As we roll into 2022, the cannabis industry continues to grow. It’s only been a few years since recreational marijuana was legalized in California. Prop 64, which legalized the recreational use of marijuana for adults, was passed back in 2016. Since then, hundreds of cannabis businesses have built themselves up and catered to consumers here in California. Unfortunately, when you observe the statistics, many of these businesses aren’t owned by people of color or women. Some cities have designed several social equity programs to help people who are underresourced launch their cannabis businesses. A program like this served as a catalyst to establish L.A.’s first black-female owned dispensary.
L.A.’s First Black-Female Owned Dispensary
Gorilla Rx is L.A.’s first black-female owned dispensary. Kika Keith is the founder and owner of Gorilla Rx. This visionary dispensary reimagines new highs for the cannabis industry. As a black-owned and women-led business, especially in a field where this is extremely rare, it represents the resilience, power, and creativity of Black women. Their website highlights the fact that L.A. has nearly 200 dispensaries, yet there is only one owned by Black women: Gorilla Rx.
Gorilla Rx Wellness offers more than 1,900 cannabis products. In fact, this dispensary has the largest number of Black-owned brands compared to others in the state. Additionally, they sell several non-cannabis items including food and home goods products.
Keith didn’t build this business all on her own. She has the help of her community and family, including her daughter Kika Howze. Howze heads the dispensary’s brand relations and marketing.
Moreover, Keith needed aid from a social equity program that was made to help individuals set up their businesses. Unfortunately, that was not the case for Keith.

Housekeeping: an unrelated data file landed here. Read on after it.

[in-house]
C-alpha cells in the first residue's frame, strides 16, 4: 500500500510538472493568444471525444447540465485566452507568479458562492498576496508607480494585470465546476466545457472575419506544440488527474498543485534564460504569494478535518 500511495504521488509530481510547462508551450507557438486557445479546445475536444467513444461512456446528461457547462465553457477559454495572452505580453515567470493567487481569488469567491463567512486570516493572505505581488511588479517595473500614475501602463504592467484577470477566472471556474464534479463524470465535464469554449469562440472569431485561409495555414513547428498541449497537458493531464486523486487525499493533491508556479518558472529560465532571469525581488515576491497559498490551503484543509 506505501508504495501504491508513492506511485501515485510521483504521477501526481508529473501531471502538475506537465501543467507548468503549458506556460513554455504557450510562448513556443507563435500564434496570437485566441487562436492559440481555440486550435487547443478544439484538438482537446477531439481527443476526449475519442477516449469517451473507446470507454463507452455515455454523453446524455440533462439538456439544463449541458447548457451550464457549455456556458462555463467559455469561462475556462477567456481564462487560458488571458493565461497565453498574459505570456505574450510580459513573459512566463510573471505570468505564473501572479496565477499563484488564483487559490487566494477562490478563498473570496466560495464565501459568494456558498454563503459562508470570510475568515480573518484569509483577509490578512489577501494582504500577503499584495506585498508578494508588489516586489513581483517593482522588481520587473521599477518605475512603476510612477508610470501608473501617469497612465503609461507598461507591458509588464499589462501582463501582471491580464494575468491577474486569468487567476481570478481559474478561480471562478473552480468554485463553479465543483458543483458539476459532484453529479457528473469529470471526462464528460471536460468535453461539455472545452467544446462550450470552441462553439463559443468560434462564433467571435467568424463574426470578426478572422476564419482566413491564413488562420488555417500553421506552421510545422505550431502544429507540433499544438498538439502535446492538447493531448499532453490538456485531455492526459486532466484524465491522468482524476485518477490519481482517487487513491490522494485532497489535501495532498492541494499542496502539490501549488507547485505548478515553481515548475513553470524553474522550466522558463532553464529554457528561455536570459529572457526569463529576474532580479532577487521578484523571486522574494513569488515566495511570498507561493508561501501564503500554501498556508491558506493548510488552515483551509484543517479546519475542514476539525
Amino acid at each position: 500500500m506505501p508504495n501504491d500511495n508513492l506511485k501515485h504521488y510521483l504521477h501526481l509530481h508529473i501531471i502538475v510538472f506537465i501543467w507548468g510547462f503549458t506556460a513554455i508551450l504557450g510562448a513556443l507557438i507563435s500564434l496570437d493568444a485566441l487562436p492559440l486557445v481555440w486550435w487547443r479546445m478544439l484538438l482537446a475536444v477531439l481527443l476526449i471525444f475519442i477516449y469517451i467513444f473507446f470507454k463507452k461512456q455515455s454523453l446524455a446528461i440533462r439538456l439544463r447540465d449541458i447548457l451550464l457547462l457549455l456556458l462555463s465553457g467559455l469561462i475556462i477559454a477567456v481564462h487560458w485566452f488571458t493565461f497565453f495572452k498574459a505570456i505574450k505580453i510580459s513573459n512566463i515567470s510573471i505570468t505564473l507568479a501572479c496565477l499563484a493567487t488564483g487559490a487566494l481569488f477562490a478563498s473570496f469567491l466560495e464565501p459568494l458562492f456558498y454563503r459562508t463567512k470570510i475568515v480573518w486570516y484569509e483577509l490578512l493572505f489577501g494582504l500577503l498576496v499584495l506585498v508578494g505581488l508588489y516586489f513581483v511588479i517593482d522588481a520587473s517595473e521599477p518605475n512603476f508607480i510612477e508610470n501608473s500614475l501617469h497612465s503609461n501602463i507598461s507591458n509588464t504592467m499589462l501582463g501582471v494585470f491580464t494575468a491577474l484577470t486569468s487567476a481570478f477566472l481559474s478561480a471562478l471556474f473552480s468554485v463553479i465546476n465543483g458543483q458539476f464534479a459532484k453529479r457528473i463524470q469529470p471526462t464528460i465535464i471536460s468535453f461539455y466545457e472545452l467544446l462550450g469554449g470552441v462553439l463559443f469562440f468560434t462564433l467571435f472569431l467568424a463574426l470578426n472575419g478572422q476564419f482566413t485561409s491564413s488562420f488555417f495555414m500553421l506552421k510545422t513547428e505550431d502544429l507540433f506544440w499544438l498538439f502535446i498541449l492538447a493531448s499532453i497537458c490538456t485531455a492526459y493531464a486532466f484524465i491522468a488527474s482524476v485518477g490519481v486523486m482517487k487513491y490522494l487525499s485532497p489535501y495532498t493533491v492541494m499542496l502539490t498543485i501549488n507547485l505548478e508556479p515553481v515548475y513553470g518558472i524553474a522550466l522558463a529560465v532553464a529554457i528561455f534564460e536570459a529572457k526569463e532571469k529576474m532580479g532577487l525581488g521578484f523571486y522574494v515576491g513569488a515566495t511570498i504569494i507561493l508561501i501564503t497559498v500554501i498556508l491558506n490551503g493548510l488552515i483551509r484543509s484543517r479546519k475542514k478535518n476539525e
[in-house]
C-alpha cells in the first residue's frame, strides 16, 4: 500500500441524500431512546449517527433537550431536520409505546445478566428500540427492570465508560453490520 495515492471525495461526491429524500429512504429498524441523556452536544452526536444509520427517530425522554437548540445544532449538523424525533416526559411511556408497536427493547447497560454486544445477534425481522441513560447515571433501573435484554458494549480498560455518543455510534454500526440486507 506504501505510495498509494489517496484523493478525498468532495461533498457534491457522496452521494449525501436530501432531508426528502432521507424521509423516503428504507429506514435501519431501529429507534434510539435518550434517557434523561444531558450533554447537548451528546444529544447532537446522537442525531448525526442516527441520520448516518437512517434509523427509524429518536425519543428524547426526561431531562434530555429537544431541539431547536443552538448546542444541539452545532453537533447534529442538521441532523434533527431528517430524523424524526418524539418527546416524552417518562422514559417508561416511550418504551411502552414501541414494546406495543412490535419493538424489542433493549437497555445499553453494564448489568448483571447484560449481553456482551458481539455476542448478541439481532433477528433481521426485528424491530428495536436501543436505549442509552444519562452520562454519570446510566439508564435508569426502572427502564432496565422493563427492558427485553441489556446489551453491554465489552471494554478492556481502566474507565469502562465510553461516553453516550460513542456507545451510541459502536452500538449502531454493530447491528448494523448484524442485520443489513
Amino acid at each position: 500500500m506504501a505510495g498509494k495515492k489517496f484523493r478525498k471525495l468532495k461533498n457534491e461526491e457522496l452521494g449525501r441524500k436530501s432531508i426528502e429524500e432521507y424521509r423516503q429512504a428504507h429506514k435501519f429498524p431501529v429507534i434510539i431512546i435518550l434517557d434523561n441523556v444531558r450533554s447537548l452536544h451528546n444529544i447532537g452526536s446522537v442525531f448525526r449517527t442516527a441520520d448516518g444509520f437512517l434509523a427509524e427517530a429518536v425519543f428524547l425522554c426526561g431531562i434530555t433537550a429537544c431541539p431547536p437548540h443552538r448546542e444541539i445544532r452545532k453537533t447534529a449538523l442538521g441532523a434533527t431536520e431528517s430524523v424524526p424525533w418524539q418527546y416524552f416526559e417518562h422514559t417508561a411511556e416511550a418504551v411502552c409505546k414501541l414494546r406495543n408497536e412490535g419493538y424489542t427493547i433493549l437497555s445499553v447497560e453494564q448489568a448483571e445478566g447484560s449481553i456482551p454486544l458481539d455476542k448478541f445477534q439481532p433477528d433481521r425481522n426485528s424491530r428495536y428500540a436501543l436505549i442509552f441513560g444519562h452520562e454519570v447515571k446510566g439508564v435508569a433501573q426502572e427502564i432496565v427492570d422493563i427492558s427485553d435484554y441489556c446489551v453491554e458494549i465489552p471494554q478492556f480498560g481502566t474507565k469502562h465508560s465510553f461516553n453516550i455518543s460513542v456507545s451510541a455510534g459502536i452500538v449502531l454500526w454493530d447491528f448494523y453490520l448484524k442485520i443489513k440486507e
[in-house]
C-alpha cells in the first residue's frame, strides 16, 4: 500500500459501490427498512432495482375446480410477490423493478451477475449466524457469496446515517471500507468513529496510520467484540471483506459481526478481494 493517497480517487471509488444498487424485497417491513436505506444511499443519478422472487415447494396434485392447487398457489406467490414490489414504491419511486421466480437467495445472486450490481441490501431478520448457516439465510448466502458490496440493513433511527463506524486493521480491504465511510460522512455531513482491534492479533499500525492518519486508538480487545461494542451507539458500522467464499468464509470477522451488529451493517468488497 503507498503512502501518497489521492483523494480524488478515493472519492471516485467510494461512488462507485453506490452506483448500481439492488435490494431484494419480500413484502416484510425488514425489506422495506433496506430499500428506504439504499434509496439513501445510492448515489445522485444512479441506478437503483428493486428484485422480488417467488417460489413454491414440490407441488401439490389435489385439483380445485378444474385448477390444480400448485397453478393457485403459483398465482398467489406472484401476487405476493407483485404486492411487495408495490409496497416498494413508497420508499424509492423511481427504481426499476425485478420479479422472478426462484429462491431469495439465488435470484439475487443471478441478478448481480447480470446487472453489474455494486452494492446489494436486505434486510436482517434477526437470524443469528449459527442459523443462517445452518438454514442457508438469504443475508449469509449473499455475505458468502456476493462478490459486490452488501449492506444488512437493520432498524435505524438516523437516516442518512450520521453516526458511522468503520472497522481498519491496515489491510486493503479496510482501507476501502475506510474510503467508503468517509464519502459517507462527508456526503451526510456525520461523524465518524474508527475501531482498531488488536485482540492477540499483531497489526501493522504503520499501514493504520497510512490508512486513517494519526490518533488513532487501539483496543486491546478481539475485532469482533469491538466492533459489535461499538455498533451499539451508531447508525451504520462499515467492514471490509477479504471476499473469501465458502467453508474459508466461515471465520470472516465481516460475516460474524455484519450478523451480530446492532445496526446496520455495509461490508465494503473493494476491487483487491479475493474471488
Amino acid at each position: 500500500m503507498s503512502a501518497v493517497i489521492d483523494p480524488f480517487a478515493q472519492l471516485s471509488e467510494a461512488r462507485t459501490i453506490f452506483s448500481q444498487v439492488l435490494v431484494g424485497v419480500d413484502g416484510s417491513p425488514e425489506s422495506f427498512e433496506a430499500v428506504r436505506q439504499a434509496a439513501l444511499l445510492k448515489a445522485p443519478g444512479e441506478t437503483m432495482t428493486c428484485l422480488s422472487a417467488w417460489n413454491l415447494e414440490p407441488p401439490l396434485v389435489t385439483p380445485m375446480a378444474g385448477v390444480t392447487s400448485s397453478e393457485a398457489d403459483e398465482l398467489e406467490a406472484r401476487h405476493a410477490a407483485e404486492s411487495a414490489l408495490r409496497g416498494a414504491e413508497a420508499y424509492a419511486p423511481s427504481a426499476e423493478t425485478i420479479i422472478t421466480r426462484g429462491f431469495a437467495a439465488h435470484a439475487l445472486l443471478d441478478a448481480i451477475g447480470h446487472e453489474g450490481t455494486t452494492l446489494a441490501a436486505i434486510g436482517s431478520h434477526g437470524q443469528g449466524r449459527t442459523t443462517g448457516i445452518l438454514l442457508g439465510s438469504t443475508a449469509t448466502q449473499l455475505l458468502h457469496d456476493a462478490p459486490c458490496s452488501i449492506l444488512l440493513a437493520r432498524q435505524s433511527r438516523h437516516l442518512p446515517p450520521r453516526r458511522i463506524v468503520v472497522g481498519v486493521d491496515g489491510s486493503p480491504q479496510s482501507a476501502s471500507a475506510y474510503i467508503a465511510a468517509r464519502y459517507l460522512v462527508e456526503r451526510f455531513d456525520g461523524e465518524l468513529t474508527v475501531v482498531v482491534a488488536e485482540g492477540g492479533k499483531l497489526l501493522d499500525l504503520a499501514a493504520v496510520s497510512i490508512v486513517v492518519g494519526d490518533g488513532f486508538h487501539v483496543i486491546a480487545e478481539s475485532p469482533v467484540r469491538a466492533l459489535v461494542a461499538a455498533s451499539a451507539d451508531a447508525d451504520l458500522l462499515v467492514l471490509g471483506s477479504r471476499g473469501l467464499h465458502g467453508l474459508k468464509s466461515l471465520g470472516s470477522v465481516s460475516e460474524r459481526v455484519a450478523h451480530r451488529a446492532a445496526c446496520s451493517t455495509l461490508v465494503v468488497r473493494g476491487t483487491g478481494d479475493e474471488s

The Los Angeles Social Equity Program
When first working on getting her dispensary up and running, Keith applied to the Los Angeles Social Equity Program for the cannabis department. The program was created in late 2017, a year after Prop 64 was approved. The mission of this program is to “promote equitable ownership and employment opportunities in the cannabis industry”. It’s meant to help those from marginalized communities and address the disproportionate impacts of the War on Drugs in those communities.
Unfortunately, Keith and many other applicants in this equity program struggled to obtain a license. Keith waited for 3 years for her license. During this time, her shop, which would later become a functioning dispensary, was boarded up with signs reading “Social Equity Cannabis Business Coming Soon”.
Eventually, due to the failed process, Keith decided to take matters into her own hands. Along with the help of the Social Equity Owners and Workers Association (SEOWA), she filed a lawsuit. They ended up settling about 9 months later for 100 additional retail licenses.
Even after the settlement, it was another 230 days before Keith was able to move forward. During all this time, she was required to pay expensive rent for an empty property. She looks back at the hard-fought battle to even open the doors of the first black-female owned dispensary in Los Angeles.
When the doors to her dispensary finally opened, the community welcomed her with open arms. Keith grew up in the area where she now operates her dispensary. “I always call it the house that people built because so many people fought side by side with me,” she recalls.
Behind the Owner of Gorilla Rx
Kika Keith had been working in the wellness industry since 2008. She had an established line of chlorophyll beverages called Gorilla Life. This brand provides delicious beverages that gear you towards a healthier and supported lifestyle.
Keith learned about the social equity program the year it was created while attending several community meetings in her South L.A. neighborhood. Black politicians urged more people to get involved in the cannabis industry. They pointed back to the lack of opportunity to take part in other industries, such as tobacco and alcohol. Whereas those industries had a negative effect on Black communities and others of lower-income, they argued the cannabis industry could be different.
Keith saw this as a call to join the cannabis industry. She began to focus all her attention on studying the city’s regulations for the cannabis industry. Keith even attended advisory committee meetings at the state capitol. It was there where she notices the lack of Black people in attendance.
Keith was no stranger to fighting social issues, activism ran in her blood. She launched a non-profit years ago, the Sweet Strings program, which exposed inner-city children to classical music. Additionally, her parents were community activists, hence why the idea of community power is such a prevalent theme in Gorilla Rx.